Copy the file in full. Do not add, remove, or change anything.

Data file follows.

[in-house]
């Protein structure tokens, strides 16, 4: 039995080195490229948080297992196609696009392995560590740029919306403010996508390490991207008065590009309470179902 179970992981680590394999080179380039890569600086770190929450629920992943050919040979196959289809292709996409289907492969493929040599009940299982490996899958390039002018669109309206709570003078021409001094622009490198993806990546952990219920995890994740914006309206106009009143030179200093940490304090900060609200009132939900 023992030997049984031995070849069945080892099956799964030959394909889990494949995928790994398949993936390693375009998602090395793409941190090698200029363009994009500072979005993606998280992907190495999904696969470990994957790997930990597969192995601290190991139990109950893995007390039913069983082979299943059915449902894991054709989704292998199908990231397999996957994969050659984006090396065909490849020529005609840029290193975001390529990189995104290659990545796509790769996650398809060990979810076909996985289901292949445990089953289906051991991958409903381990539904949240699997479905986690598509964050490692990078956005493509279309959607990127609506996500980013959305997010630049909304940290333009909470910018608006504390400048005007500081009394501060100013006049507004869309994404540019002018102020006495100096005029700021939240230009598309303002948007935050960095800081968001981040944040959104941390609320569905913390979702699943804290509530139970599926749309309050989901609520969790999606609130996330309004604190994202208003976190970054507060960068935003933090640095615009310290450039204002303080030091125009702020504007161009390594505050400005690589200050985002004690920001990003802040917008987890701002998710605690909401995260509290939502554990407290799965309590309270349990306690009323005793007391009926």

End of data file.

[in-house]
């Protein structure tokens, strides 16, 4: 039995080195490229948080297992196609696009392995560590740029919306403010996508390490991207008065590009309470179902 179970992981680590394999080179380039890569600086770190929450629920992943050919040979196959289809292709996409289907492969493929040599009940299982490996899958390039002018669109309206709570003078021409001094622009490198993806990546952990219920995890994740914006309206106009009143030179200093940490304090900060609200009132939900 023992030997049984031995070849069945080892099956799964030959394909889990494949995928790994398949993936390693375009998602090395793409941190090698200029363009994009500072979005993606998280992907190495999904696969470990994957790997930990597969192995601290190991139990109950893995007390039913069983082979299943059915449902894991054709989704292998199908990231397999996957994969050659984006090396065909490849020529005609840029290193975001390529990189995104290659990545796509790769996650398809060990979810076909996985289901292949445990089953289906051991991958409903381990539904949240699997479905986690598509964050490692990078956005493509279309959607990127609506996500980013959305997010630049909304940290333009909470910018608006504390400048005007500081009394501060100013006049507004869309994404540019002018102020006495100096005029700021939240230009598309303002948007935050960095800081968001981040944040959104941390609320569905913390979702699943804290509530139970599926749309309050989901609520969790999606609130996330309004604190994202208003976190970054507060960068935003933090640095615009310290450039204002303080030091125009702020504007161009390594505050400005690589200050985002004690920001990003802040917008987890701002998710605690909401995260509290939502554990407290799965309590309270349990306690009323005793007391009926």